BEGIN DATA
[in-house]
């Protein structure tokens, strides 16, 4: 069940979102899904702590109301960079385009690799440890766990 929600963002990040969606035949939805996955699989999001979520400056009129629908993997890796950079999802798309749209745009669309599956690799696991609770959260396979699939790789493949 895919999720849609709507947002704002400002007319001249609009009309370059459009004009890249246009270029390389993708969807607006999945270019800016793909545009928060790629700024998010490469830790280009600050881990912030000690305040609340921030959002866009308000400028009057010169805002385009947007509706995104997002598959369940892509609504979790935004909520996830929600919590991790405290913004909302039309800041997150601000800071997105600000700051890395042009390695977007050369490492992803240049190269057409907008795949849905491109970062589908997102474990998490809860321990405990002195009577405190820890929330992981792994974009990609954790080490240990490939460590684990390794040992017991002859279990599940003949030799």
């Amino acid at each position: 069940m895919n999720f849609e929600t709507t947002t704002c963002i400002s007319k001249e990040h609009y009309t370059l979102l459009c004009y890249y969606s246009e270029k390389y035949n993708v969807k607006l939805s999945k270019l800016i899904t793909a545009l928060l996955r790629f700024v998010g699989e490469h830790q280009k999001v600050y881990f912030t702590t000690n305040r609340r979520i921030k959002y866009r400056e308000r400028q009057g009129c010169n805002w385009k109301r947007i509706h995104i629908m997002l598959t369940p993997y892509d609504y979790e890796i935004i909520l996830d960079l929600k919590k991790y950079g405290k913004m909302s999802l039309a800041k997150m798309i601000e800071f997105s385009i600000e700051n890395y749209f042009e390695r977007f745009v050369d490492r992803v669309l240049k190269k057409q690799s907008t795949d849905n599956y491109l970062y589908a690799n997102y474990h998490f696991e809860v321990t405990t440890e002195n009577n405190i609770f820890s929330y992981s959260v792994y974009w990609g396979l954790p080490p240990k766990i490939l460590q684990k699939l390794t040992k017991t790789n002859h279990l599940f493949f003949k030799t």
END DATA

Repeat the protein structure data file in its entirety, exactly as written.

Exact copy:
[in-house]
């Protein structure tokens, strides 16, 4: 069940979102899904702590109301960079385009690799440890766990 929600963002990040969606035949939805996955699989999001979520400056009129629908993997890796950079999802798309749209745009669309599956690799696991609770959260396979699939790789493949 895919999720849609709507947002704002400002007319001249609009009309370059459009004009890249246009270029390389993708969807607006999945270019800016793909545009928060790629700024998010490469830790280009600050881990912030000690305040609340921030959002866009308000400028009057010169805002385009947007509706995104997002598959369940892509609504979790935004909520996830929600919590991790405290913004909302039309800041997150601000800071997105600000700051890395042009390695977007050369490492992803240049190269057409907008795949849905491109970062589908997102474990998490809860321990405990002195009577405190820890929330992981792994974009990609954790080490240990490939460590684990390794040992017991002859279990599940003949030799």
């Amino acid at each position: 069940m895919n999720f849609e929600t709507t947002t704002c963002i400002s007319k001249e990040h609009y009309t370059l979102l459009c004009y890249y969606s246009e270029k390389y035949n993708v969807k607006l939805s999945k270019l800016i899904t793909a545009l928060l996955r790629f700024v998010g699989e490469h830790q280009k999001v600050y881990f912030t702590t000690n305040r609340r979520i921030k959002y866009r400056e308000r400028q009057g009129c010169n805002w385009k109301r947007i509706h995104i629908m997002l598959t369940p993997y892509d609504y979790e890796i935004i909520l996830d960079l929600k919590k991790y950079g405290k913004m909302s999802l039309a800041k997150m798309i601000e800071f997105s385009i600000e700051n890395y749209f042009e390695r977007f745009v050369d490492r992803v669309l240049k190269k057409q690799s907008t795949d849905n599956y491109l970062y589908a690799n997102y474990h998490f696991e809860v321990t405990t440890e002195n009577n405190i609770f820890s929330y992981s959260v792994y974009w990609g396979l954790p080490p240990k766990i490939l460590q684990k699939l390794t040992k017991t790789n002859h279990l599940f493949f003949k030799t």